Acts The Church and Ministerial Training

Kaitiaki's picture

Basically this is just a "what do we learn about the Church from Acts?" thread. As we watch Paul and Barnabas and then Paul and Silas building the Church in Acts, what can we learn about their concept of the Church as a whole? Robert suggested my original plan was too cumbersome so asked me to create new threads.

Thread Moderator: Kaitiaki

There are two aspects to this thread: the training of the local congregation (for the work of ministry - as in Ephesians) and the theological training of ministers (or pastors).

Acts shows us local congregations that trained young men (and women) for every appropriate aspect of Church work. That included the work of ministry and missions. Discuss this statement. Do you think it is valid? What implications (if any) are there for the present system in almost every denomination of sending young men to a seminary to be trained? How does your Church seek to apply those implications in the way they train ministers and missionaries?

Groups:

a few comments

Doesn't your argument rely on a fair amount of hopeful assumption and semantic wrangling on your part? It appears as if you begin with an ideal model of church ministry--"I wish we had the nature of this discourse. But I'm convinced..."--and move towards specific interpretations of particular words which, by your own declaration, have wide varieties of connotation, settling on those connotations which with further semantic argumentation fit your ideal model of church function.

I'm with Dan that either/or thinking on this issue is fatal, and perhaps its because I'm biased. My father is the pastor of an institutional church. But it is a small country church, with a congregation ranging from 40 to 5 depending on the time of year and service. This church has small meetings, home studies, interactive Bible studies, testimony services, prayer meetings, and a lot of social activity on top of that.

You say that Jesus' way of speaking to the saints was usually family style, that he would often talk around a dinner table. You ridicule the idea of standing on a soap box and delivering a lecture at the dinner table. But you discount other modes of Christ's ministry, namely moments like the Sermon on the Mount, which is definitive instruction for Christian living, aimed specifically at his disciples. That is certainly not presented as an interactive dialogue.

In addition to full-time pastoring, my father teaches both Speech and Small Group communications classes for multiple colleges, and points out that there are moments when small group dynamics can be vital to the spiritual growth of individuals and of churches. Groups of up to about twelve people have a different psychological dynamic, for example, allowing for a unique range of interactions. Personalities otherwise dominated in large groups have a chance to emerge and socially encounter other Christians. Questions and sorrows come out in the small group because there is less sense of potential judgment, less threat. But get much larger than thirteen, and the small group dynamic vanishes. This isn't bad, of course--it allows for the uniform dissimination of broad ideas; a single teacher can reach many students and create positive uniformity.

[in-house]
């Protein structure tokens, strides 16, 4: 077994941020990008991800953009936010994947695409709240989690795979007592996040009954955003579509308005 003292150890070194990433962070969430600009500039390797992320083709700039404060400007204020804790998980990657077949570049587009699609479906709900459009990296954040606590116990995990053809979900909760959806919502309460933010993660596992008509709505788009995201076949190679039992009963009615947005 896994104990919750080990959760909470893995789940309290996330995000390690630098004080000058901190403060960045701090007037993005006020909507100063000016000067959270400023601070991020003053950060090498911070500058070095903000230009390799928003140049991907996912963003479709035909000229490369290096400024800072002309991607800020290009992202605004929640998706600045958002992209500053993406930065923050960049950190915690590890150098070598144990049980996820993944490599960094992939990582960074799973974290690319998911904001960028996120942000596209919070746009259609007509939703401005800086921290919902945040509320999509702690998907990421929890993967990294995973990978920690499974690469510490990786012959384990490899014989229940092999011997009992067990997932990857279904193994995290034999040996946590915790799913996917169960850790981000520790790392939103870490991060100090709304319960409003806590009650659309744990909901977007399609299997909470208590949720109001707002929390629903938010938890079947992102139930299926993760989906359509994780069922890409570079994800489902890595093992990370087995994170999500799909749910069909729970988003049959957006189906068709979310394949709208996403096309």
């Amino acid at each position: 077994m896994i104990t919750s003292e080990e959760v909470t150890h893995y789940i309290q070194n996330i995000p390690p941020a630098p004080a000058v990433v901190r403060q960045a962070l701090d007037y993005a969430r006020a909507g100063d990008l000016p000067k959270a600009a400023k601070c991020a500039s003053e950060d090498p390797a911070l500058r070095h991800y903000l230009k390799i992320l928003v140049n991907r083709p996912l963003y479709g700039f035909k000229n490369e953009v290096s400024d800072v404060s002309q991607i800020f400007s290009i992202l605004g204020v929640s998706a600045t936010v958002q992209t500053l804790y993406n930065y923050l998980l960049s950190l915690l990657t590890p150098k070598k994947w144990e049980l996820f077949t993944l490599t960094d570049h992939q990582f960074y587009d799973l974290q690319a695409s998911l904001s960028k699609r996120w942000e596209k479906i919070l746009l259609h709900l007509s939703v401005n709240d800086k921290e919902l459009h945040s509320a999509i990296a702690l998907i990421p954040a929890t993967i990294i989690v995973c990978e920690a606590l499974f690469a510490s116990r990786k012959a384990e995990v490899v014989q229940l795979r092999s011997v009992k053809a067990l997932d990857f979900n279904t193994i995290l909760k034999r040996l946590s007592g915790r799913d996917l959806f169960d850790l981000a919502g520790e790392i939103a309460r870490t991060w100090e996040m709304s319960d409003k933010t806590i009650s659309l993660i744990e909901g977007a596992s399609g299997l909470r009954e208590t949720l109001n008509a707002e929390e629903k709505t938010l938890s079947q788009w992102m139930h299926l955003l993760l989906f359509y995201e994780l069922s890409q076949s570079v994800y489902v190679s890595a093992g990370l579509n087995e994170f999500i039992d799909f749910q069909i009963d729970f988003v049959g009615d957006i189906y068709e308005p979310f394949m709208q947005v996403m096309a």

And as Dan alluded to in a post elsewhere, there is nothing quite like merging with the Body of Christ en masse, in a large group that reminds you that your faith transcends even your own difficulties. Muslims making the hajj (I think that's the word for the mandatory trip to Mecca) speak of the overwhelming sense of brotherhood when they arrive at Mecca and join the throng of international pilgrims. For many Christians, "Megachurch" is as close as they'll ever get to that Mecca experience. Losing your identity in the Body of Christ can be a deeply spiritual moment.

But both large groups and small groups have detractions. Large groups can fail to meet the nuanced needs of the few, the minorities. Large groups can become doctrinally entrenched instead of sensitive to the Spirit. Conversely, small groups can be so dependent on the few, and so flexible and open doctrinally, that they are jostled and crushed with every social ripple in the fabric of the small group. A healthy small group requires stronger leadership than even a large group, or the small group will inevitably dissipate. On the other hand, the healthy large group requires careful management by multiple parties to ensure the wellbeing of both the institution and the individuals within it. Ultimately, a successful church is, I believe, not one that relies on a single model, but one that is comprised of many elements expressed differently at appropriate times.

Ye search the scriptures, because ye think that in them ye have eternal life;
And these are they which bear witness of me;
And ye will not come to me, that ye may have life. (John 5:39-40)




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